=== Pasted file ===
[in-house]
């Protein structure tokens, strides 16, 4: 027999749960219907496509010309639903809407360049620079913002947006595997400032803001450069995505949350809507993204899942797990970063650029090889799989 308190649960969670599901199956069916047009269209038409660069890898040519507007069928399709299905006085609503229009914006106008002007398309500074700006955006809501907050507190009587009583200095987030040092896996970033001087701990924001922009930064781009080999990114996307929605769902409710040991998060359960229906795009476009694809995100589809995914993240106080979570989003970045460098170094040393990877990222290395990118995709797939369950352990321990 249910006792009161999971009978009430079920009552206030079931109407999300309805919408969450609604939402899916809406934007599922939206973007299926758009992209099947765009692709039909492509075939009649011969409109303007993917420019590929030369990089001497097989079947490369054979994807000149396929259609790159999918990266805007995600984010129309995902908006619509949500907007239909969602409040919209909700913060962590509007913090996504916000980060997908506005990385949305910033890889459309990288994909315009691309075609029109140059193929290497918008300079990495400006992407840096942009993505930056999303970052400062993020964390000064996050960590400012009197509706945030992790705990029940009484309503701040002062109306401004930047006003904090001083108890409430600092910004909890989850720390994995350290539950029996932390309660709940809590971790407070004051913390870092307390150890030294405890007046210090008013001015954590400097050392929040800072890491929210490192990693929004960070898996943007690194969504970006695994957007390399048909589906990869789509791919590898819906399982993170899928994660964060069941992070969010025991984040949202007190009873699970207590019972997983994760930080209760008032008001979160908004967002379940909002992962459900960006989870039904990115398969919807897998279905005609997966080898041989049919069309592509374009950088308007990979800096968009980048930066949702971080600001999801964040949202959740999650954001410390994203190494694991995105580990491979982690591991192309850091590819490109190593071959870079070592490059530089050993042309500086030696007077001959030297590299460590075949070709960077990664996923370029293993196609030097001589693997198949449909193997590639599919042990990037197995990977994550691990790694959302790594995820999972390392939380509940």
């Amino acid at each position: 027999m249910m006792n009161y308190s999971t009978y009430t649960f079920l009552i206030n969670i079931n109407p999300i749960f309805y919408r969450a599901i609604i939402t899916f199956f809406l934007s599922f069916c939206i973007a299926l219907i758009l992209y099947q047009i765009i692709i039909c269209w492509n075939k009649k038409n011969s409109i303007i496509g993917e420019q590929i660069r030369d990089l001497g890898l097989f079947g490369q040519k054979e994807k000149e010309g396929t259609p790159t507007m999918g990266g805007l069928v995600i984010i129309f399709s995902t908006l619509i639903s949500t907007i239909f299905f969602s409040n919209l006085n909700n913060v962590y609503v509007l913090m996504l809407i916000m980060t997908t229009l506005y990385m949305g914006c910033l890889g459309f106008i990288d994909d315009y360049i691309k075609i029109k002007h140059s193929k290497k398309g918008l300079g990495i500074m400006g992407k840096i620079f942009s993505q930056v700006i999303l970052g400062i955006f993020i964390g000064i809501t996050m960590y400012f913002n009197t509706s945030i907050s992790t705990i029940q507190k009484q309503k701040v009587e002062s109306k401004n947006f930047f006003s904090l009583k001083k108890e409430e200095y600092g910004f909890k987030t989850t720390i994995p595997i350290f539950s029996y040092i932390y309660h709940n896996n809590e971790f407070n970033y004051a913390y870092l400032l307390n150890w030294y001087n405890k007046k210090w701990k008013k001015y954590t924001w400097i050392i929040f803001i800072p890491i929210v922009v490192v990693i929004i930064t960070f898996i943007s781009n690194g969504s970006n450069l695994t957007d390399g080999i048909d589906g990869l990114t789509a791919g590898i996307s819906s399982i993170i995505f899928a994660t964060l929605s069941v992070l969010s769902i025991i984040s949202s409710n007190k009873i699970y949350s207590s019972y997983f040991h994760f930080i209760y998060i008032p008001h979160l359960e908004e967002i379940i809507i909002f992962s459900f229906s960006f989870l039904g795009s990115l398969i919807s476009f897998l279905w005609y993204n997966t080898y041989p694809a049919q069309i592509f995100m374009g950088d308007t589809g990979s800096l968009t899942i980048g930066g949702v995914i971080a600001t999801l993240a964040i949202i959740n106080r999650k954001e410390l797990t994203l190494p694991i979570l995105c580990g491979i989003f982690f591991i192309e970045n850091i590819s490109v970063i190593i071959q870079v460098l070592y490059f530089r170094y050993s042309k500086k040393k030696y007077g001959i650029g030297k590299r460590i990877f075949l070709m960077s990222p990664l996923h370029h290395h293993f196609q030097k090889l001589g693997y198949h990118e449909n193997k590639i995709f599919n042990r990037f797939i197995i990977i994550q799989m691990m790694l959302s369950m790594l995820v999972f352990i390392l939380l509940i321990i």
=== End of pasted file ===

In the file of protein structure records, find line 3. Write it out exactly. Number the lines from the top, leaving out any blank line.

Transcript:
């Amino acid at each position: 027999m249910m006792n009161y308190s999971t009978y009430t649960f079920l009552i206030n969670i079931n109407p999300i749960f309805y919408r969450a599901i609604i939402t899916f199956f809406l934007s599922f069916c939206i973007a299926l219907i758009l992209y099947q047009i765009i692709i039909c269209w492509n075939k009649k038409n011969s409109i303007i496509g993917e420019q590929i660069r030369d990089l001497g890898l097989f079947g490369q040519k054979e994807k000149e010309g396929t259609p790159t507007m999918g990266g805007l069928v995600i984010i129309f399709s995902t908006l619509i639903s949500t907007i239909f299905f969602s409040n919209l006085n909700n913060v962590y609503v509007l913090m996504l809407i916000m980060t997908t229009l506005y990385m949305g914006c910033l890889g459309f106008i990288d994909d315009y360049i691309k075609i029109k002007h140059s193929k290497k398309g918008l300079g990495i500074m400006g992407k840096i620079f942009s993505q930056v700006i999303l970052g400062i955006f993020i964390g000064i809501t996050m960590y400012f913002n009197t509706s945030i907050s992790t705990i029940q507190k009484q309503k701040v009587e002062s109306k401004n947006f930047f006003s904090l009583k001083k108890e409430e200095y600092g910004f909890k987030t989850t720390i994995p595997i350290f539950s029996y040092i932390y309660h709940n896996n809590e971790f407070n970033y004051a913390y870092l400032l307390n150890w030294y001087n405890k007046k210090w701990k008013k001015y954590t924001w400097i050392i929040f803001i800072p890491i929210v922009v490192v990693i929004i930064t960070f898996i943007s781009n690194g969504s970006n450069l695994t957007d390399g080999i048909d589906g990869l990114t789509a791919g590898i996307s819906s399982i993170i995505f899928a994660t964060l929605s069941v992070l969010s769902i025991i984040s949202s409710n007190k009873i699970y949350s207590s019972y997983f040991h994760f930080i209760y998060i008032p008001h979160l359960e908004e967002i379940i809507i909002f992962s459900f229906s960006f989870l039904g795009s990115l398969i919807s476009f897998l279905w005609y993204n997966t080898y041989p694809a049919q069309i592509f995100m374009g950088d308007t589809g990979s800096l968009t899942i980048g930066g949702v995914i971080a600001t999801l993240a964040i949202i959740n106080r999650k954001e410390l797990t994203l190494p694991i979570l995105c580990g491979i989003f982690f591991i192309e970045n850091i590819s490109v970063i190593i071959q870079v460098l070592y490059f530089r170094y050993s042309k500086k040393k030696y007077g001959i650029g030297k590299r460590i990877f075949l070709m960077s990222p990664l996923h370029h290395h293993f196609q030097k090889l001589g693997y198949h990118e449909n193997k590639i995709f599919n042990r990037f797939i197995i990977i994550q799989m691990m790694l959302s369950m790594l995820v999972f352990i390392l939380l509940i321990i």